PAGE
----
Have you tried growing the herb chervil?
Chervil tastes similar to tarragon - it's sometimes called gourmet parsley. It has a wonderful fern-like leaf which turns red in the fall which is another plus. August is a wonderful time to sow chervil - so keep that in mind.
The 1884 Dictionary of English Names of Plants lists chervil as “the shepherd’s clock’’ because the blossoms open at five in the morning and then close up around eight in the evening.
The word chervil is derived from a Greek word meaning “the herb of rejoicing’’ or “the cheer leaf."
#OTD It's the birthday of the English naturalist, Gilbert White, who was born on this day in 1720.
White kept a journal for almost three decades where he recorded observations of his garden. It was eventually published as a Calendar of Flora and the Garden, followed by the Naturalist’s Journal.
People immediately recognized White had a gift for observation and for describing with vivid clarity the goings-on in the natural world.
Here's a little of what he wrote in his journal on this day in 1781; his 61st birthday:
"Farmers complain that their wheat is blited.
In the garden at Dowland’s,... stands a large Liriodendrum tulipifera, or tulip-tree, which was in flower. The soil is poor sand; but produces beautiful pendulous Larches.
Mr R’s garden, ... abounds in fruit, & in all manner of good & forward kitchen-crops. Many China-asters this spring seeded themselves there... some cucumber-plants also grew-up of themselves from the seeds of a rejected cucumber thrown aside last autumn. Mr R’s garden is at an average a fortnight before mine."
#OTD Today is the anniversary of the death of the author and gardener Jane Austen.
Austen loved gardens. She had a heart for ornamentals, herbs, and kitchen gardening. And, her family always had a garden - growing their own food and beautifying their homes with flowers.
In every one of her books, Austen included gardens.
We know from Austen's letters to her sister, Cassandra, that gardens brought her joy and they were also regulating.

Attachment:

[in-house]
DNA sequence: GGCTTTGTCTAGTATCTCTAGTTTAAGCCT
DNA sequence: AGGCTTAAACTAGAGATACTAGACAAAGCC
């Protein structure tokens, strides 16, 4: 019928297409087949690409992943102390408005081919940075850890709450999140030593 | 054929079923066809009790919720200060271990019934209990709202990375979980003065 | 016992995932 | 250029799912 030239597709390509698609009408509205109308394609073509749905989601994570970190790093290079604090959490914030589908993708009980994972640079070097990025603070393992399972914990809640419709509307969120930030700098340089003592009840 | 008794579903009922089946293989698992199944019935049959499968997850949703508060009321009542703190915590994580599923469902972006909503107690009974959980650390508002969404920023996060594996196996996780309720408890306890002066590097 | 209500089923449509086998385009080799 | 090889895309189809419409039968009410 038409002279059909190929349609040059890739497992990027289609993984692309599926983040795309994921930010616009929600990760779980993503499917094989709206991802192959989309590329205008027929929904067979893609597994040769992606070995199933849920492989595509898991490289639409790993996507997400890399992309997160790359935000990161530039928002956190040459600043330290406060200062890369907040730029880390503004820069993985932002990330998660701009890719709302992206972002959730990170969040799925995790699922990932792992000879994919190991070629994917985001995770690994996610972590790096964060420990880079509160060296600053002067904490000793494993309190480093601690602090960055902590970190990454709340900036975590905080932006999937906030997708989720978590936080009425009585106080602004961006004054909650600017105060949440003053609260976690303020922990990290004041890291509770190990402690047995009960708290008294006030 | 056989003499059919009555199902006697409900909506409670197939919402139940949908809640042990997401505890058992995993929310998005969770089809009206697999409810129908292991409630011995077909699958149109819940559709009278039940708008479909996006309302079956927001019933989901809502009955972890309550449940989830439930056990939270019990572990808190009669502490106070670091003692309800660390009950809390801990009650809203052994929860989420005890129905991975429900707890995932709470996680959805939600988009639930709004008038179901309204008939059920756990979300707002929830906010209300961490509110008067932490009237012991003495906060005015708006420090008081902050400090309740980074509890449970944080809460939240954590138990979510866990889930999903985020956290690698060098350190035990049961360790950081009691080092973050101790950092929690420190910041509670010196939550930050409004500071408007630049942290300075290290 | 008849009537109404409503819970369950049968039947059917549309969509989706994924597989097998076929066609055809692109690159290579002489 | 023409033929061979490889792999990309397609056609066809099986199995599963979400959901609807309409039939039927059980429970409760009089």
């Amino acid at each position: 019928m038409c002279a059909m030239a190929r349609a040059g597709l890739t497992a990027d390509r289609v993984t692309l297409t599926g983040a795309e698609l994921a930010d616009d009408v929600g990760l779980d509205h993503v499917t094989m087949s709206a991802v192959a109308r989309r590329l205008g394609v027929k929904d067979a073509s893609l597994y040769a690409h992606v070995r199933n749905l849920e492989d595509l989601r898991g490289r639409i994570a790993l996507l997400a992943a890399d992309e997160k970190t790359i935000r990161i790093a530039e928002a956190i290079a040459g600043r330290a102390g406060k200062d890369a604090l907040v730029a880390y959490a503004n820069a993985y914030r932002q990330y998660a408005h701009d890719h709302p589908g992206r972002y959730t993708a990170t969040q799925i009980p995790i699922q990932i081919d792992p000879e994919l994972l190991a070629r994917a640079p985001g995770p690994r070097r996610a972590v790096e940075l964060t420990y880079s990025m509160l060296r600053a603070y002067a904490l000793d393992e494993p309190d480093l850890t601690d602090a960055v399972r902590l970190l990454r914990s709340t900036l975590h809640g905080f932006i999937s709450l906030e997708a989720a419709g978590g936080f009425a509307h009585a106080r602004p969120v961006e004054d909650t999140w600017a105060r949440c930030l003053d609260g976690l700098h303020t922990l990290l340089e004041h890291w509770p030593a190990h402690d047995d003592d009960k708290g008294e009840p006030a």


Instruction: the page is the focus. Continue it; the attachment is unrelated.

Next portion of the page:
In 1807, she wrote about the redesign of her garden:
"I could not do without a syringa... We talk also of a laburnum. The border under the terrace wall is clearing away to receive currants and gooseberry bushes, and a spot is found very proper for raspberries."
In 1814, she wrote about the garden outside her rented room,
"The garden is quite a love... I live in the room downstairs, it is particularly pleasant...opening upon the garden. I go and refresh myself every now and then, and then come back to Solitary Coolness."
#OTD It was on this day in 1863 that the father of American landscape architecture, Frederick Law Olmsted, walked the battlefield of Gettysburg, just 15 days after the battle.
Today's Garden Chore
Do a summer check of all your irrigation systems and repair anything broken.
I sooo wish I would have done this last summer. By the time I discovered a leak, we had a big water problem to address.
In the garden, too much water can be just as harmful as too little. Throw in temperature extremes, and you have a perfect storm - inviting fungal and other diseases, pests and other problems.
Reviving the little botanic spark in your heart
Thanks for listening to the daily gardener,
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